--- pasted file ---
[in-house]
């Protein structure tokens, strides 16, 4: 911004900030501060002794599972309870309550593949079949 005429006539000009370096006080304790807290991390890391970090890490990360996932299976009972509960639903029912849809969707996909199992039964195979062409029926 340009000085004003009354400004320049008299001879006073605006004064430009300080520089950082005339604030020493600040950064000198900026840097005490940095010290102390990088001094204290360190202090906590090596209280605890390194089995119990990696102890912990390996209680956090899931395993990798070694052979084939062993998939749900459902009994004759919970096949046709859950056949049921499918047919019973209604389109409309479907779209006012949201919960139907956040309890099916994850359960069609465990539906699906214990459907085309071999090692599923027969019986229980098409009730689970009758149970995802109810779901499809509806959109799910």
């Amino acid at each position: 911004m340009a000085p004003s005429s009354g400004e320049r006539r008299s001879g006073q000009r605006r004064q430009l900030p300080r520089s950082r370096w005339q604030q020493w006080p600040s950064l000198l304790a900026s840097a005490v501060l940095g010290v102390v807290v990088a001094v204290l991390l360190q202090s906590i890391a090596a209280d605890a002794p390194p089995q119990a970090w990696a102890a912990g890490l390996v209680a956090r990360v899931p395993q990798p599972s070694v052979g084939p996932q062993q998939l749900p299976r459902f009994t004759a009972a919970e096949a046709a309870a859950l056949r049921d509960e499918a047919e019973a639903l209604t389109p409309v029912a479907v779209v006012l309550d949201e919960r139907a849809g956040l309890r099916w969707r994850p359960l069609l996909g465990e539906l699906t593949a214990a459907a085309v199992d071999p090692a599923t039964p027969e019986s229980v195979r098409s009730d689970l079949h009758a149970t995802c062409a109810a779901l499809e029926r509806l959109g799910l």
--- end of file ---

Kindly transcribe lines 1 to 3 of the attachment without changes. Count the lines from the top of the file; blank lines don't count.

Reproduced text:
[in-house]
């Protein structure tokens, strides 16, 4: 911004900030501060002794599972309870309550593949079949 005429006539000009370096006080304790807290991390890391970090890490990360996932299976009972509960639903029912849809969707996909199992039964195979062409029926 340009000085004003009354400004320049008299001879006073605006004064430009300080520089950082005339604030020493600040950064000198900026840097005490940095010290102390990088001094204290360190202090906590090596209280605890390194089995119990990696102890912990390996209680956090899931395993990798070694052979084939062993998939749900459902009994004759919970096949046709859950056949049921499918047919019973209604389109409309479907779209006012949201919960139907956040309890099916994850359960069609465990539906699906214990459907085309071999090692599923027969019986229980098409009730689970009758149970995802109810779901499809509806959109799910």
């Amino acid at each position: 911004m340009a000085p004003s005429s009354g400004e320049r006539r008299s001879g006073q000009r605006r004064q430009l900030p300080r520089s950082r370096w005339q604030q020493w006080p600040s950064l000198l304790a900026s840097a005490v501060l940095g010290v102390v807290v990088a001094v204290l991390l360190q202090s906590i890391a090596a209280d605890a002794p390194p089995q119990a970090w990696a102890a912990g890490l390996v209680a956090r990360v899931p395993q990798p599972s070694v052979g084939p996932q062993q998939l749900p299976r459902f009994t004759a009972a919970e096949a046709a309870a859950l056949r049921d509960e499918a047919e019973a639903l209604t389109p409309v029912a479907v779209v006012l309550d949201e919960r139907a849809g956040l309890r099916w969707r994850p359960l069609l996909g465990e539906l699906t593949a214990a459907a085309v199992d071999p090692a599923t039964p027969e019986s229980v195979r098409s009730d689970l079949h009758a149970t995802c062409a109810a779901l499809e029926r509806l959109g799910l």